It is much the same way with a musician learning a new piece of music. Initially the student is excited to learn a new piece and be able to play it like the masters. But first there is real work that needs to take place. Hours upon hours of time must be devoted each day to the process of learning the piece. Fingering must be written into the score; bowings, phrasings, articulations must all be determined and practiced. Left hand, right hand, and (in the case of organists) feet need to be coordinated. Like laying the foundation of a building, this is very slow, tedious, time-consuming work that is done out of sight in the practice room. It is not at all glamorous or particularly exciting. It is very exacting labor. But eventually patterns and scale figurations are learned, the piece eventually comes together, and, if the preparation was adequate, it can be polished to performance standard relatively easily. The better and more thorough the preparation, the better the final performance will be, and the longer the piece of music will stay with the performer.
The same is true with all learning. When we enroll in a new class and attend on the first day of the semester, there is (hopefully) excitement in the air. We look forward with anticipation to the process of learning a specific skill or subject and long for the day at the end of the course when we will have mastered the requirements of the curriculum. But in between these two points is where real work must happen. The textbook must be read, notes taken and understood, class and group discussions prepared for. Time is spent in the library and research begins for papers. It can be tedious and is time consuming. But if this action is undertaken with discipline and enjoyment - if the student digs in deeply with dedication - then the Holy Ghost is more apt to join the process and true, deep learning can occur. I encourage all of us to dig deeply into our studies to make them a part of us.
Principle 5: Live the Gospel
I find it significant that in the verses immediately preceding his instructions to "teach one another, and seek ye out of the best books words of wisdom,"23 the Lord tells the early saints that "you must assemble yourselves together, and organize yourselves, and prepare yourselves, and sanctify yourselves; yea, purify your hearts, and cleanse your hands and your feet before me, that I may make you clean...."24 Only then are we ready to receive knowledge through the power of the Holy Ghost. Spiritual preparation precedes this spiritual power.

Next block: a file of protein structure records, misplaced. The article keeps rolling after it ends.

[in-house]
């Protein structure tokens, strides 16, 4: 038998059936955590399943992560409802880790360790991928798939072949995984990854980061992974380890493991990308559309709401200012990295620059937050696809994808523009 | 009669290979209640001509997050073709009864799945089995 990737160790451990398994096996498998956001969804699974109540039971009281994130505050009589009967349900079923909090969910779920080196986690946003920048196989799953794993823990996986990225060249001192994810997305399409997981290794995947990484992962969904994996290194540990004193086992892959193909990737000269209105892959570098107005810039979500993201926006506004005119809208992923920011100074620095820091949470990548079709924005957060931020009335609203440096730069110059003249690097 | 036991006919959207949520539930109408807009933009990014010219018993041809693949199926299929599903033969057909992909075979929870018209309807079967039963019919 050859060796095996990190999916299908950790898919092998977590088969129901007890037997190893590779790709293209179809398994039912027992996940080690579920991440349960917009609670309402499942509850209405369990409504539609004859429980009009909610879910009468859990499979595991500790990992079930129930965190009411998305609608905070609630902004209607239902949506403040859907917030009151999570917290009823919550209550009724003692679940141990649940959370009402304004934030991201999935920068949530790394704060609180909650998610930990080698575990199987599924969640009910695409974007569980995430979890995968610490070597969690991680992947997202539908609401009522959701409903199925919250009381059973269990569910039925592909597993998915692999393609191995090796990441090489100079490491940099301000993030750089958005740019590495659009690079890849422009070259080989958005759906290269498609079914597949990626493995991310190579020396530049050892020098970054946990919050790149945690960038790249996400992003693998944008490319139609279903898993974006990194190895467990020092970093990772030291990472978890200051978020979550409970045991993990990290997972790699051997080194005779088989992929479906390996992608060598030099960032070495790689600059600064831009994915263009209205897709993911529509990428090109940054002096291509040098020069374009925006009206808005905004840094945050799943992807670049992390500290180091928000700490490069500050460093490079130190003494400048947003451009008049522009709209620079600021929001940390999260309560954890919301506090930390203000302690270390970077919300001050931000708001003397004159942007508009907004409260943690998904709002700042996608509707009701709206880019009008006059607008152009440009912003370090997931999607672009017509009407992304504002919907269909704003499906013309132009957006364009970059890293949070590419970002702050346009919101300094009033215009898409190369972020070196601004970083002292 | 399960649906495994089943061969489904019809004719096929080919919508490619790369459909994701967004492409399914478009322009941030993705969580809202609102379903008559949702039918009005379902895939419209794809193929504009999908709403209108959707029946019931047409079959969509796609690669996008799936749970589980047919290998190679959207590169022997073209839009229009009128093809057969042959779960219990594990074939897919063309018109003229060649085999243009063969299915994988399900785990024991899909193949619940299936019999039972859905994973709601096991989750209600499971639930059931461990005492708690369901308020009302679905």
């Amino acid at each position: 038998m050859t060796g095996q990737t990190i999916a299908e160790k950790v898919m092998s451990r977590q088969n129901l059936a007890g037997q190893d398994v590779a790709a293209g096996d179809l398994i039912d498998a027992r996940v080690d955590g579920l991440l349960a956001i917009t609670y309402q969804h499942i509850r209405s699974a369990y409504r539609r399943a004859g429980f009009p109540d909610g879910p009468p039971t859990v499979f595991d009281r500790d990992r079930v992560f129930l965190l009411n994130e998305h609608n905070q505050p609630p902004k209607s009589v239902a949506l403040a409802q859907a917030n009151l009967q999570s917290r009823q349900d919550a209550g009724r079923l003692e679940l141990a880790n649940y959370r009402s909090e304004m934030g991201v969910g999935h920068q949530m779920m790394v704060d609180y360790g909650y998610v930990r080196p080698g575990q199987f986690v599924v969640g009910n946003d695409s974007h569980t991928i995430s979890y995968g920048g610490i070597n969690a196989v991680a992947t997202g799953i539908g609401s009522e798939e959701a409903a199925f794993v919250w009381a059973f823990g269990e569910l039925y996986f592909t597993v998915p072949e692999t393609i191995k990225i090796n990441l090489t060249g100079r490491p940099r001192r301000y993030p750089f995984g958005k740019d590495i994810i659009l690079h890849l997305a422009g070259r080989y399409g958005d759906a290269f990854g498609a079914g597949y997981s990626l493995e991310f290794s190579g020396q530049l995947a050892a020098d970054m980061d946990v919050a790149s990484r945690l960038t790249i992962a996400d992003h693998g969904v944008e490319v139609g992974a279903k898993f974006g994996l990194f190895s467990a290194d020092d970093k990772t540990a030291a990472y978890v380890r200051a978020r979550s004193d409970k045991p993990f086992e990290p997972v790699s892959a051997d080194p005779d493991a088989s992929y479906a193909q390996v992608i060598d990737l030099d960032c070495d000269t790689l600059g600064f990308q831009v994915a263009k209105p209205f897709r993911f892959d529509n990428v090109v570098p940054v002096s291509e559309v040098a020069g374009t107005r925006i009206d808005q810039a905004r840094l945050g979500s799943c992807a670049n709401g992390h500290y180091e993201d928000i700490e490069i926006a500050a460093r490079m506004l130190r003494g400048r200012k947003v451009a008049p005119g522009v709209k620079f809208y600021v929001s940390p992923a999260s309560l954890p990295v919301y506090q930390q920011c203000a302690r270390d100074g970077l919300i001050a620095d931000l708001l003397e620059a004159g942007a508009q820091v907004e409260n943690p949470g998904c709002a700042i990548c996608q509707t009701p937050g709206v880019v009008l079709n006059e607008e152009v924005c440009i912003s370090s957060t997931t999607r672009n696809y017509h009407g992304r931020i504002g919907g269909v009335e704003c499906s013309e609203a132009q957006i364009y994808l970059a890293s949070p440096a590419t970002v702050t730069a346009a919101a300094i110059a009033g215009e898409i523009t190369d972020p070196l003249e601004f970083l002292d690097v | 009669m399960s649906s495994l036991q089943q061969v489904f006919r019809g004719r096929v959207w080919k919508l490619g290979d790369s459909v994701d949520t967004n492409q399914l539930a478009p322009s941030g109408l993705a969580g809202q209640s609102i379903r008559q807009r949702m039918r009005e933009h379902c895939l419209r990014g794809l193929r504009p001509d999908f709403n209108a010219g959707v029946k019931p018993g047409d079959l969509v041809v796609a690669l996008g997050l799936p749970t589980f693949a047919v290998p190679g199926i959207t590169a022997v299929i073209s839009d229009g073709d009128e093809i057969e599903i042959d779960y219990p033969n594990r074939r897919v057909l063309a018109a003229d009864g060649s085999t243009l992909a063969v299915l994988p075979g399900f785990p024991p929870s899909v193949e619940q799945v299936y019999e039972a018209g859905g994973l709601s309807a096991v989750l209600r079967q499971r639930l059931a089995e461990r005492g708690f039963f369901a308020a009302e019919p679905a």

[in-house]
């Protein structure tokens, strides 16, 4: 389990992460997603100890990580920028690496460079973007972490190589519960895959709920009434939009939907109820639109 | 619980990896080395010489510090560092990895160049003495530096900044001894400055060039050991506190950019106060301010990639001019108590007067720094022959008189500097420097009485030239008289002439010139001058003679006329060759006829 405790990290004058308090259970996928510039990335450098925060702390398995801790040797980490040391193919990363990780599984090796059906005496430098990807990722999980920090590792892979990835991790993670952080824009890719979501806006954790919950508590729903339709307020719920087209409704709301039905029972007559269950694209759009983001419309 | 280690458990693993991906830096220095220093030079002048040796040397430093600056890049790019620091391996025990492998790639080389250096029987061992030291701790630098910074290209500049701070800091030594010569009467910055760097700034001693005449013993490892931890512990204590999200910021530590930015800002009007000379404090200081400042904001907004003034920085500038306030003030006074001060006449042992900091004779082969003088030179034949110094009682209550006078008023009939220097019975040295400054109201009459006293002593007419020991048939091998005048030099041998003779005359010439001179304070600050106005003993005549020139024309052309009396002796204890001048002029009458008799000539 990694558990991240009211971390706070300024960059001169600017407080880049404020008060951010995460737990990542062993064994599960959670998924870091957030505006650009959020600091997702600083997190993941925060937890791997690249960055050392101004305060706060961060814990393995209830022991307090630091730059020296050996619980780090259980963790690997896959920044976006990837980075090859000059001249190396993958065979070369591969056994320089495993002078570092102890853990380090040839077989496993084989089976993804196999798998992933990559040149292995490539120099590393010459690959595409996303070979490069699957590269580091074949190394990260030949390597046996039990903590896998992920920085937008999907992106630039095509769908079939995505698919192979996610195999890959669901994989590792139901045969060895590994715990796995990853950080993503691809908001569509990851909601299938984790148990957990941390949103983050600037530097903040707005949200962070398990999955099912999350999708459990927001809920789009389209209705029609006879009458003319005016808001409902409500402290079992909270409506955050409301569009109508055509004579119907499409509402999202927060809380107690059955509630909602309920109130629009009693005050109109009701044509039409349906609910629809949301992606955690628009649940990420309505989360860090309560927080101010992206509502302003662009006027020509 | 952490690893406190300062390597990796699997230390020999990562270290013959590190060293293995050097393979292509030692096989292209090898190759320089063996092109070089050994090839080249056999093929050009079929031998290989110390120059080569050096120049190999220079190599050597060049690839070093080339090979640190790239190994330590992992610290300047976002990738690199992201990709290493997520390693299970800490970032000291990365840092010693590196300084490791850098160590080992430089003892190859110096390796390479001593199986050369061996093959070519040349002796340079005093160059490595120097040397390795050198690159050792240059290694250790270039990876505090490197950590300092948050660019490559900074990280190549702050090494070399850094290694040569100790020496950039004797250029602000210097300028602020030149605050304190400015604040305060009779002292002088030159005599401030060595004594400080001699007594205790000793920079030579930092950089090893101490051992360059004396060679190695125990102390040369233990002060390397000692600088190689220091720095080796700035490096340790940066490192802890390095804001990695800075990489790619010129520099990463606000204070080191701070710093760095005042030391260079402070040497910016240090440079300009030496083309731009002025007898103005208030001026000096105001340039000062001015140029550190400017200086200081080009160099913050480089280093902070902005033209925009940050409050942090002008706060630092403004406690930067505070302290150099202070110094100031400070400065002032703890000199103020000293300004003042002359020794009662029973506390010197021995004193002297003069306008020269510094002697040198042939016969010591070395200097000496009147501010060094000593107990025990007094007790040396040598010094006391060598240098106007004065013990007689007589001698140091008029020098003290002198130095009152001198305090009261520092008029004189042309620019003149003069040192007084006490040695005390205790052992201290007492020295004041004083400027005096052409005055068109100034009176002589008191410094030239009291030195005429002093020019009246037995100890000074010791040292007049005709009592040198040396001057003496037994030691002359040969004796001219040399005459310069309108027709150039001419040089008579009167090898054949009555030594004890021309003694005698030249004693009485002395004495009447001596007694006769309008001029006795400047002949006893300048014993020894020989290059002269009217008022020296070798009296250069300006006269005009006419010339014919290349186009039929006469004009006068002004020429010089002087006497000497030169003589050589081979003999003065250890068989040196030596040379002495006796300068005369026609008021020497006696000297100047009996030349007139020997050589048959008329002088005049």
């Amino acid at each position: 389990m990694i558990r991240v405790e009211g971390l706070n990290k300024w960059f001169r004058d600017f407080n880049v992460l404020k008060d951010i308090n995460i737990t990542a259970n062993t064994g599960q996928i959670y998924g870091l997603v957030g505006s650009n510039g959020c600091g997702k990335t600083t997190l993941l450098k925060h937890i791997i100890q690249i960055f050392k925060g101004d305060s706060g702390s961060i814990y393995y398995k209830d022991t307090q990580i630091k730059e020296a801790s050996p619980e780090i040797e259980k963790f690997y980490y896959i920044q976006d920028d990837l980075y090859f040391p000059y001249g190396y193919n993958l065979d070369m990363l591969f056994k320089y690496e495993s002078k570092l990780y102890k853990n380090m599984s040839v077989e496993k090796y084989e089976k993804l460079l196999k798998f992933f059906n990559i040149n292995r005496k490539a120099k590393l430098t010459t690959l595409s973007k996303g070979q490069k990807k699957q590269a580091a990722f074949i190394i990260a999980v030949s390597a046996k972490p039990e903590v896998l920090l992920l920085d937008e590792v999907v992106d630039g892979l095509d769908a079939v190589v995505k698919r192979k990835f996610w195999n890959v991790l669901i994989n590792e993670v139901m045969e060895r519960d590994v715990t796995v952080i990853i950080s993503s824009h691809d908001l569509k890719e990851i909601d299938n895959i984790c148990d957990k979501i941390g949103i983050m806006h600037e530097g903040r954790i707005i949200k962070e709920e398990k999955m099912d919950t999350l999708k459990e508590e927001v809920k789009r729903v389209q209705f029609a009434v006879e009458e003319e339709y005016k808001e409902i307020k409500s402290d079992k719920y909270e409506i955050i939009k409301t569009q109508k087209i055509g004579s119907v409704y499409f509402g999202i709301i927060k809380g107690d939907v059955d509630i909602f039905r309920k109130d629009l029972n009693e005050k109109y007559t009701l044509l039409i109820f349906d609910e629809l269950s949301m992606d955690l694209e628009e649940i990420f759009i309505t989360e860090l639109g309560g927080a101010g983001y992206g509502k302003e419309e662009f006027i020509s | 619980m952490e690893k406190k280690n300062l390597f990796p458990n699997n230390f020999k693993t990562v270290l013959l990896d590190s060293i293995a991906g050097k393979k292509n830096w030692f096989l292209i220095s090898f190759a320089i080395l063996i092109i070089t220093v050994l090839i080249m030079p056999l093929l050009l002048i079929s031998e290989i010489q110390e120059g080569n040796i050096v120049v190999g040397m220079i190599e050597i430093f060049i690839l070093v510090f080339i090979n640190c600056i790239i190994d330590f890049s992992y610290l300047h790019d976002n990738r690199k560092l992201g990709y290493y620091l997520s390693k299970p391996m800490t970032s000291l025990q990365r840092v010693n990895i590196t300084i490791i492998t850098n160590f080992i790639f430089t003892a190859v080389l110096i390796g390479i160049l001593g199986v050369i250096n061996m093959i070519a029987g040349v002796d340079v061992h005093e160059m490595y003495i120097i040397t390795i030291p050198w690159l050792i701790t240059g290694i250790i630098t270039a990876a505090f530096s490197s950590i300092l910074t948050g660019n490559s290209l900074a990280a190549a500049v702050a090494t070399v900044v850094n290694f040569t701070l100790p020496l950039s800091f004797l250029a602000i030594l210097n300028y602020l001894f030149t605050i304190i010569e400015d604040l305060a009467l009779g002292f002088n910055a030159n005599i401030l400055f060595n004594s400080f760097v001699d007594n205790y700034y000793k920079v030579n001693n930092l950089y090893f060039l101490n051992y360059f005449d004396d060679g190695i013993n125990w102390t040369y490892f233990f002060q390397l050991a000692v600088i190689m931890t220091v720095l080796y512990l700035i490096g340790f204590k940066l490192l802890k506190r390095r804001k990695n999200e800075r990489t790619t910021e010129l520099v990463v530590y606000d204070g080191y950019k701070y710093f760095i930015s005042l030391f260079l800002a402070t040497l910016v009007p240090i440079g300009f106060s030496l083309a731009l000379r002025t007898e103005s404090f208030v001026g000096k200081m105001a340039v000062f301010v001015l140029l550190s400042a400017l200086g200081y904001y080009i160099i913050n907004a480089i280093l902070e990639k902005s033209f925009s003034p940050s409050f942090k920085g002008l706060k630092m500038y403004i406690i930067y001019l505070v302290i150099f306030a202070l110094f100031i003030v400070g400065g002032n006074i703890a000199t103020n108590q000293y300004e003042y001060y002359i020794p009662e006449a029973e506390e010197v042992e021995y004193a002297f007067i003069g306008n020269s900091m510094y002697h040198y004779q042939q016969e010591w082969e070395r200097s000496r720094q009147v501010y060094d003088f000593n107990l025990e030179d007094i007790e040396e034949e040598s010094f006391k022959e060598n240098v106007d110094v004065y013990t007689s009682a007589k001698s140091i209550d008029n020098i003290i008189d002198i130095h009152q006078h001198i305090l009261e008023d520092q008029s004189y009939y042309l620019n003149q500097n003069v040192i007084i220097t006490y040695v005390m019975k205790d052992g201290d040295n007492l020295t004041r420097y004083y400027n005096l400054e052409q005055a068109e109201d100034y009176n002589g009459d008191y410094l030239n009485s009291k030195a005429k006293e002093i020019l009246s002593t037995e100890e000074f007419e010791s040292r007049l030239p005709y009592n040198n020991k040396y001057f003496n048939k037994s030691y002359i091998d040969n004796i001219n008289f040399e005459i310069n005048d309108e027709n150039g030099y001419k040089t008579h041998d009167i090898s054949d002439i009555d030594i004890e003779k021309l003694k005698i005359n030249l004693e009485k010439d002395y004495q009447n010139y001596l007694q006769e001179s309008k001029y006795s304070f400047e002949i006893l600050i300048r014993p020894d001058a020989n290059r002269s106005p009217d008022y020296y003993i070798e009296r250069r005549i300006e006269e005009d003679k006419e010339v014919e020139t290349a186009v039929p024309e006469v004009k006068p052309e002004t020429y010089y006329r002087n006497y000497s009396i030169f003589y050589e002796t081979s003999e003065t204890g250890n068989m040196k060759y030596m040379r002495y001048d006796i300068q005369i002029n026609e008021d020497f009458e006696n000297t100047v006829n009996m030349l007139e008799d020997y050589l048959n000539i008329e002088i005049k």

Joseph Smith taught that "Whatever principle of intelligence we attain unto in this life, it will rise with us in the resurrection. And if a person gains more knowledge and intelligence in this life through his diligence and obedience than another, he will have so much the advantage in the world to come."25
Can you see how the Honor Code at BYU-Idaho is a blessing to all of us as we embark on our divinely-mandated task of teaching and learning? The Honor Code helps us to be obedient; to keep our covenants; and prepares us for the ministration of the Holy Ghost as we seek learning.
Having a temple in our midst is also a great blessing to us. Temple worship draws us closer to the influence of the Holy Spirit, for it is a source of divine light and power. Light and truth obtained in the temple forsake the evil one26 and help us forsake the evil one as well, thereby increasing our communion with the Spirit. Attend the temple as often as possible to serve, to learn, and to access the power of Heaven in your life.
In conclusion, I would like to reference two stories that illustrate the power of the Spirit as a teacher. One comes from a living Apostle, the other from early Church history.
In the April 2003 General Conference, Elder Russell M. Nelson related an experience he had regarding his work as a heart surgeon in pioneering a new surgical technique. He used the illustration as an example of the power of prayer (which it is). However, I commend it to you as an example of how proper academic and spiritual preparation can allow the Spirit to teach us.
Dr. Nelson's patient had two faulty heart valves. While one could be helped surgically, the other could not. An operation was not advised, but the patient persisted: "Dr. Nelson, I have prayed for help and have been directed to you. The Lord will not reveal to me how to repair that second valve, but He can reveal it to you. Your mind is so prepared. If you will operate upon me, the Lord will make it known to you what to do. Please perform the operation that I need, and pray for the help that you need."